He added that the cost of the
homes would also depend large-
ly on the cost of building mate-
rials.

Employees

recognized

for long

service

MORE than 130 Cable
Beach Resorts employees who
have served between 20 and 46
years will be recognized during
the company's Diamond
Awards gala.
The event will be held at the
Rainforest Theatre in the Wyn-
dham Crystal Palace Resort on
February 13.
Those receiving honours will
include 14 employees from the
Wyndham, 38 from the Nassau
Beach Hotel and 82 from the
Radisson.
Prizes will also be presented
to the most outstanding
employee, supervisor and man-
ager of 2005 from each of the
three member properties, and
an award will go to Cacique
2005 chef of the year Jason.
Honourees will be treated to
musical entertainment by Ron-
nie Armbrister, La Femme, St
John's Choir, Simone
Cartwright and the Cable Beach
Resorts Valley Boys.
Newly appointed human
resources director Selvin Bas-
den said the event is an indica-
tion of the value the company
places on its workers.
"The Diamond Awards is just
one example of how important it
is to recognize those individuals
within our company who have
made a contribution not only
through their long and outstand-
ing service, but also through the
professionalism and understand-
ing they share every day with
their co-workers," he said.


Dedicated force planned for centre


DETENTION centre chief
Edwin Culmer said yesterday
he wants a 40 to 50-strong
force of his own to run the
controversial institution.
He said the government is
working on recruiting a new
unit to take over from the
Royal Bahamas Defence
Force at the Carmichael Road
centre.
His comments came after
this week's incident outside the
centre, when a Defence Force
guard attacked a foreign news-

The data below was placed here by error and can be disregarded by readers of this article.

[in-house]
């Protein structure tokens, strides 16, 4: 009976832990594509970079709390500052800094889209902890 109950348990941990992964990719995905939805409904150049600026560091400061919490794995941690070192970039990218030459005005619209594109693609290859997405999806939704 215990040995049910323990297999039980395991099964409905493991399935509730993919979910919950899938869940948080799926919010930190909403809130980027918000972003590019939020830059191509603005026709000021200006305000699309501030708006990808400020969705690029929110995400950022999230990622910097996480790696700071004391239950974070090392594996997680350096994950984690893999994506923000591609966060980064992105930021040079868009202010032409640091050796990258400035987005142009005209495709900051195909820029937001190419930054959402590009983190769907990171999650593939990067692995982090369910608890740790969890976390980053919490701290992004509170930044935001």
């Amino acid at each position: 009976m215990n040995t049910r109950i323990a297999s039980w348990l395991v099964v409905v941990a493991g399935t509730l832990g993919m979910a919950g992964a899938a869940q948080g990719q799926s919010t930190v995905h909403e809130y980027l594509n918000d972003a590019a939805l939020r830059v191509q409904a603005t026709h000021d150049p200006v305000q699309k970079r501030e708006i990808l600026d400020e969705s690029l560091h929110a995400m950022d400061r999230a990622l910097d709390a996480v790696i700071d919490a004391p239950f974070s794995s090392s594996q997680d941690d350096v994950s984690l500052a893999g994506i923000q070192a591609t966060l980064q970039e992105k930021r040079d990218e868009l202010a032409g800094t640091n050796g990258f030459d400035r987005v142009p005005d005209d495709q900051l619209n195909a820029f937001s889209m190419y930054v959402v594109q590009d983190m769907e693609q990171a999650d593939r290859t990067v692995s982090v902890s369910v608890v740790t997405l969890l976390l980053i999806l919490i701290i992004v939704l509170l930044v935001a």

man, splitting his face with a
baton. An investigation is now
underway.
Mr Culmer, who was not at
the centre when the assault
happened, said he could not
comment on the incident itself,
but said he wanted a 'deten-
tion force' for all hands-on
duties.
The Defence Force, he said,
would continue to be respon-


M EDWIN CULMER


sible for security, but it was
felt a dedicated force for work
inside the centre itself was his
major requirement.
"I believe everyone in the
centre, including foreigners, is
entitled to fair treatment," said
Mr Culmer, who was trans-
ferred from Fox Hill Prison


last year.
"However, we have had
problems with Cubans before,
both at the prison and the
detention centre. You must
remember that they become
violent and want to take over.
"There are two sides to
every story but if the officer
involved in this incident was
wrong, then he will be dealt
with according to the law."
Mr Culmer said he did not
approve of brutality, but there
were always unruly types in
every institution.
His new force, he said,
would be young and able to
offer something to the coun-
try. He did not want retirees
from other services.
Repeated allegations of bru-
tality have been made against
the detention centre, which is
used primarily for processing
illegal immigrants.
Mr Culmer was said to be


unhappy about his move from
Fox Hill, but told The Tribune:


"I have no problem about being
transferred."


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* By CARA BRENNEN
Tribune Staff Reporter
POLITICAL and financial
pressures imposed on Jones
Communication may have
been the cause of his termina-
tion from the Love 97 radio
station, according to former
talk show host Michael Pintard.